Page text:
Don't worry if you can't get FC to read 15. You likely won't until later in the process. Simply take a measurement and add enough LC to get back to 15. How often were you testing/dosing? I found it helpful to test and bump every hour for the first couple days during day light hours (My test results were never 15 an hour later.). Then as time permitted when the work week began, but by then the heavy lifting was pretty much over.
 

jessica0917

Silver Supporter
Jun 8, 2014
26
Central Iowa
Husky 25- I was testing/dosing every day starting around 5:30P when the sun was off of the pool and by that point FC0. I tested every hour and the highest I could get it was FC6, by the time it was getting dark.

Last night I decided to test/dose every half hour and my last one was FC10. This morning at 8:00am FC10 and 8:30am it was FC9. The sun isn't directly on the pool, but it is up and indirectly on the pool. I plan on testing/dosing every half hour until around 10am and see if that helps move this along. If it ends up being a losing battle with indirect sunshine, I will switch back to testing/dosing starting in the late afternoon only.

The pool is still a pale green and very cloudy but I am no longer seeing big chucks of bacqua until I sweep. I have been sweeping regularly and a couple of days ago it was opaque enough for me to vacuum. It is too cloudy now. A couple of days ago I moved over to filter, from circulating, keeping a close eye on the pressure gauge, with a skimmer sock to help with filtering.

Last night I was reading in some TFP postings where CDX can cause issues and the past four years I have been adding CDX along with the other Baquacil products so that might be part of the issue.

Just went to Sam's for more bleach and going out to test again.
 

Husky25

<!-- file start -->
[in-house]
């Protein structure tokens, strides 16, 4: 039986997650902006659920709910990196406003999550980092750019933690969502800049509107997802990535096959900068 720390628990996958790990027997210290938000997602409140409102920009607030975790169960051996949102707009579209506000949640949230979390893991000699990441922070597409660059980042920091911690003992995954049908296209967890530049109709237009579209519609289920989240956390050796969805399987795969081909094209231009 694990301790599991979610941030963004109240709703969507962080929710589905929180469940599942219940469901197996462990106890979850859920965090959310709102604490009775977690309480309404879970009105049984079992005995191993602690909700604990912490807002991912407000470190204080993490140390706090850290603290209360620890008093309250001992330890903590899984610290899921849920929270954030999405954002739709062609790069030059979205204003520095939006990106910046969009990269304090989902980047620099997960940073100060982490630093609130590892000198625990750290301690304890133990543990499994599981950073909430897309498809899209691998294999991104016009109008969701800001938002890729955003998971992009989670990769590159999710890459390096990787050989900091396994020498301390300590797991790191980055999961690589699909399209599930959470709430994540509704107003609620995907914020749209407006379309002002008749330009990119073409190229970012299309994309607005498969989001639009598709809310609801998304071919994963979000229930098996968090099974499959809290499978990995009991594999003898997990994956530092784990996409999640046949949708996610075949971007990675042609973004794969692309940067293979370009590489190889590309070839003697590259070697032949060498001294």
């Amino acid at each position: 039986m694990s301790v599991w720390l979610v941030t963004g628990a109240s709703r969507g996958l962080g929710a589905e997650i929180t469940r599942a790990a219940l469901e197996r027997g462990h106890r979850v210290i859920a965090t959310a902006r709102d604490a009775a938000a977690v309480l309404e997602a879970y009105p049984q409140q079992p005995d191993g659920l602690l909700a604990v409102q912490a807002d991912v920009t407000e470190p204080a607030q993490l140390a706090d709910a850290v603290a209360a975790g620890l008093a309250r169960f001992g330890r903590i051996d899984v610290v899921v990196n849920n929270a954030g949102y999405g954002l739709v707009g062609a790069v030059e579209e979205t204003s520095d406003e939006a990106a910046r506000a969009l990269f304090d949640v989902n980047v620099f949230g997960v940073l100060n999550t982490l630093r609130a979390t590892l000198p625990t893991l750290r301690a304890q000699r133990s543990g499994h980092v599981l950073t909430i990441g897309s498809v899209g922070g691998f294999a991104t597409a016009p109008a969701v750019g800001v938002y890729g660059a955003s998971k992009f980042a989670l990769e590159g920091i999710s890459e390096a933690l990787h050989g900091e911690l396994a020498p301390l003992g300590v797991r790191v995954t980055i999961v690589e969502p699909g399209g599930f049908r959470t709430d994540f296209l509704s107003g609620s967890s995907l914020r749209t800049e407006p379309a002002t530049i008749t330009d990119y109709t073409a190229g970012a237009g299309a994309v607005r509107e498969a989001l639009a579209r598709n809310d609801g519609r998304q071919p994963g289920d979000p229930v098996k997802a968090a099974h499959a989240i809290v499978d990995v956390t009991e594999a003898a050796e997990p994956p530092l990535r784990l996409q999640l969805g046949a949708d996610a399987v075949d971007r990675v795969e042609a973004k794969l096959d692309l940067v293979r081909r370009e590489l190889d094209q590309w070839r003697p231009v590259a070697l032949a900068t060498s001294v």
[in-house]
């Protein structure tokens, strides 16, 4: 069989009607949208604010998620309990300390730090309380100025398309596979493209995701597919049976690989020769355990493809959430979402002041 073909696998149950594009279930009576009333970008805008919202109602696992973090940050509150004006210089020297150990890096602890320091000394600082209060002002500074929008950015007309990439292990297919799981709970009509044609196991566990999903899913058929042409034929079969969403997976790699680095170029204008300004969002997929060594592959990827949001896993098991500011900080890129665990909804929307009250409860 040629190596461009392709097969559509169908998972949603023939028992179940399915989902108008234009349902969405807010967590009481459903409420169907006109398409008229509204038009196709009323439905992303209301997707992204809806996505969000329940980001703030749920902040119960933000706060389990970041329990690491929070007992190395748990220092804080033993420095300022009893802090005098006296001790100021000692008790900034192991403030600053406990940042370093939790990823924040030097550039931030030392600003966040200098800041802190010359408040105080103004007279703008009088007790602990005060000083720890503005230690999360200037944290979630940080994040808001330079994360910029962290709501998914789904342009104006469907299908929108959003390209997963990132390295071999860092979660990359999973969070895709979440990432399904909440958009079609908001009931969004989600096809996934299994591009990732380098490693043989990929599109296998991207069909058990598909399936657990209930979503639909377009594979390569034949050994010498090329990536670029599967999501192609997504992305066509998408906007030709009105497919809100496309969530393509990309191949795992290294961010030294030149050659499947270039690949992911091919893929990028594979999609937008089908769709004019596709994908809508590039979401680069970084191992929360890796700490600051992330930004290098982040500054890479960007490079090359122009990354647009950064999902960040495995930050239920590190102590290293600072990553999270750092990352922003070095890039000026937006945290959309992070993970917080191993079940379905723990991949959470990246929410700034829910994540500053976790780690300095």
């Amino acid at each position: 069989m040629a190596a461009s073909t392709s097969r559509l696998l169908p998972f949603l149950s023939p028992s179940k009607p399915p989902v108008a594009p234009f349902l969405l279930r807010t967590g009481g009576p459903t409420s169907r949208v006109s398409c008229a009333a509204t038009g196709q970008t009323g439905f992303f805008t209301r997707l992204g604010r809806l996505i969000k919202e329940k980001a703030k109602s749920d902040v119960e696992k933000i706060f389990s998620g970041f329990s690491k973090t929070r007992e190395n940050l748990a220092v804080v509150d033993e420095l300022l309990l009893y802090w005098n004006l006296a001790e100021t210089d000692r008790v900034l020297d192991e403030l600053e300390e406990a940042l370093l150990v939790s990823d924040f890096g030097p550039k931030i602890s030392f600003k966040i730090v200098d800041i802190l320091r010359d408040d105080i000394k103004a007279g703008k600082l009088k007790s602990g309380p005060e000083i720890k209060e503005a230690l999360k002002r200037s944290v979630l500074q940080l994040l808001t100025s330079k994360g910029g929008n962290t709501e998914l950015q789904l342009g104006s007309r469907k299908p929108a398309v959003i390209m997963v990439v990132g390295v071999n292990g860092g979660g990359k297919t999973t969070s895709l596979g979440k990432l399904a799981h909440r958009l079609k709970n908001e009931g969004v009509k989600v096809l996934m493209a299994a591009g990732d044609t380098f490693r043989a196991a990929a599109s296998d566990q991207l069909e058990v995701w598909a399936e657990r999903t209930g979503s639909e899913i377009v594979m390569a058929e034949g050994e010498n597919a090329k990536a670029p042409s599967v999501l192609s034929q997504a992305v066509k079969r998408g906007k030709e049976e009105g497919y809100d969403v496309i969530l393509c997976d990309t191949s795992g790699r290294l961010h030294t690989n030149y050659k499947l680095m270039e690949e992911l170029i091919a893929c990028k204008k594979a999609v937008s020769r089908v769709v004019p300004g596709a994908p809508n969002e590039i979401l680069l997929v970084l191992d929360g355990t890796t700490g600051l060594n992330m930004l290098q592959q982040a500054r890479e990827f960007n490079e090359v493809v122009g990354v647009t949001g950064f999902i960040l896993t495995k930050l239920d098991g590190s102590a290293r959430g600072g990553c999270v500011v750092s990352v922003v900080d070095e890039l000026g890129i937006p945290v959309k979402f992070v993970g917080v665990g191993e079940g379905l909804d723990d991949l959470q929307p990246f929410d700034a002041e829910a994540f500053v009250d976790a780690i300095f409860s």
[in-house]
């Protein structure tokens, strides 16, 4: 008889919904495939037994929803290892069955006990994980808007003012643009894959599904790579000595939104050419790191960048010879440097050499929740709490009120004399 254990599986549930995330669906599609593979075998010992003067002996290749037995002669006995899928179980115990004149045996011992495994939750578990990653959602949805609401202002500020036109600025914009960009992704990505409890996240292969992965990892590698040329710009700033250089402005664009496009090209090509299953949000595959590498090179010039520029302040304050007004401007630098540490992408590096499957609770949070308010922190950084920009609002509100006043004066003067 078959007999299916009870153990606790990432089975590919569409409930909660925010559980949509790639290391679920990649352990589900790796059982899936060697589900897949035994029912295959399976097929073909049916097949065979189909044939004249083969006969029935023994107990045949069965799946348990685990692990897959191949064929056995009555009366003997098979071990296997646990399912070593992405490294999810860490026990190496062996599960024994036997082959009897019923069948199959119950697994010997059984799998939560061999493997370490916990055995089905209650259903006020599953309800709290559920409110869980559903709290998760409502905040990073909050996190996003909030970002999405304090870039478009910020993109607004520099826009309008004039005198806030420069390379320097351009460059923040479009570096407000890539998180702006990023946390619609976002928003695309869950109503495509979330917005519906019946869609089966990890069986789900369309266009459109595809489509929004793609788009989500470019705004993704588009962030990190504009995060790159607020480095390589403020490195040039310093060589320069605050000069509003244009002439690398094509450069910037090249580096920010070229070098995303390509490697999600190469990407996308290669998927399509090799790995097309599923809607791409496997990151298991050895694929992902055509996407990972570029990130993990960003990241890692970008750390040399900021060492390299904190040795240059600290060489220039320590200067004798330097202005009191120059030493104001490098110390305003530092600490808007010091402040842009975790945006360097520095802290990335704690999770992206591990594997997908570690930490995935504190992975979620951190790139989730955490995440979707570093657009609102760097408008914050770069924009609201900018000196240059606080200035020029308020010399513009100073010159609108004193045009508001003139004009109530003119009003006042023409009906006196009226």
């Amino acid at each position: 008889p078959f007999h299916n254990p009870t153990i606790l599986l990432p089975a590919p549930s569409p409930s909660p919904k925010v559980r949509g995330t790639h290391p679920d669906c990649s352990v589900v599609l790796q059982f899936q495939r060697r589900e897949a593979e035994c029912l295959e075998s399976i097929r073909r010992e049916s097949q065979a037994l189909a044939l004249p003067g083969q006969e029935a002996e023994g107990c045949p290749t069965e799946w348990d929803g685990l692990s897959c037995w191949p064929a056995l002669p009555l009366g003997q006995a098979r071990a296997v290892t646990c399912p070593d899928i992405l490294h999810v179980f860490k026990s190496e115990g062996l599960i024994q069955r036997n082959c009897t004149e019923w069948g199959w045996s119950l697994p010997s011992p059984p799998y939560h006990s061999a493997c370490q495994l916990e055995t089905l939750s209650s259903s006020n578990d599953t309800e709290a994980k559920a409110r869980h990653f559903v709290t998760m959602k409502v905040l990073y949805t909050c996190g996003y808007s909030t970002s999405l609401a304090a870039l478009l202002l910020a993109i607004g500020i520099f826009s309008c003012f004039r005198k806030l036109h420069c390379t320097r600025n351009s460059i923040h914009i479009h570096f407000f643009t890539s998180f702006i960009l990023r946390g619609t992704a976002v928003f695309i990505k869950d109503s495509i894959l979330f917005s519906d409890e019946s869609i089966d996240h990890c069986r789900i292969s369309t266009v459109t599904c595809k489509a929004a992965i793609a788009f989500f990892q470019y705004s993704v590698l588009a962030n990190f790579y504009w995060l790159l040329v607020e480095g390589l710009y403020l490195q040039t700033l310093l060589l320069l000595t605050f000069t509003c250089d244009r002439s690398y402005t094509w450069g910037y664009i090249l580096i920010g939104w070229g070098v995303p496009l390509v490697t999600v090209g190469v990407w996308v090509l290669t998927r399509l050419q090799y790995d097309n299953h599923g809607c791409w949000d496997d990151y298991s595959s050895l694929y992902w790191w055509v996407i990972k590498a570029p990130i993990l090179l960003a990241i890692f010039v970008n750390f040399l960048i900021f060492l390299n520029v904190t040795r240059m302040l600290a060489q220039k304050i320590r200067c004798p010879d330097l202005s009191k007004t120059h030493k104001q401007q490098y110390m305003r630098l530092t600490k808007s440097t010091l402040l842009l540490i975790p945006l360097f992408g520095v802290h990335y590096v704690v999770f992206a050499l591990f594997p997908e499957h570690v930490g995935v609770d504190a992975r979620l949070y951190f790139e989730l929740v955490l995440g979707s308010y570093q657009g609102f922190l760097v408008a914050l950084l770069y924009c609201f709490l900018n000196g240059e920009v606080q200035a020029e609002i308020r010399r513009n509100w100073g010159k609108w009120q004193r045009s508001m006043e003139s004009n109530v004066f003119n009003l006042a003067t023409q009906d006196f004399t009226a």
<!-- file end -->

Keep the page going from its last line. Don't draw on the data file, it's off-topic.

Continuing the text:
LifeTime Supporter
Jun 1, 2015
515
"East of the River" CT
Last night I was reading in some TFP postings where CDX can cause issues and the past four years I have been adding CDX along with the other Baquacil products so that might be part of the issue.
That very well could be the case. In my 6-7 seasons with a BQ pool (I converted before the summer of 2015), I never used CDX and this is the first year I've heard it was an obstacle in converting, but it does in fact seem to be a problem.
 

JoyfulNoise

TFP Expert
Platinum Supporter
May 23, 2015
15,895
Tucson, AZ
CDX is a product designed to make the Baquacil oxidizer last longer so that concentration fluctuations are lower. It's main ingredient is a chemical called 4,4-Dimethyl-2,5-dioxoimidazolidine (DMH). DMH is incredibly difficult to oxidize by chlorine and is responsible for the longer conversion times. We had one user this year try to start off the conversion using sodium percarbonate (adds very high doses of peroxide to the water) in order to try to destroy the CDX. The results were inconclusive but we suspect that the dose used was likely not high enough.

All you can do is continue to dose chlorine as regularly as possible and try to maintain 15ppm FC throughout the process. Eventually the DMH will break and you'll be able to hold the 15ppm FC overnight with less than 1ppm loss.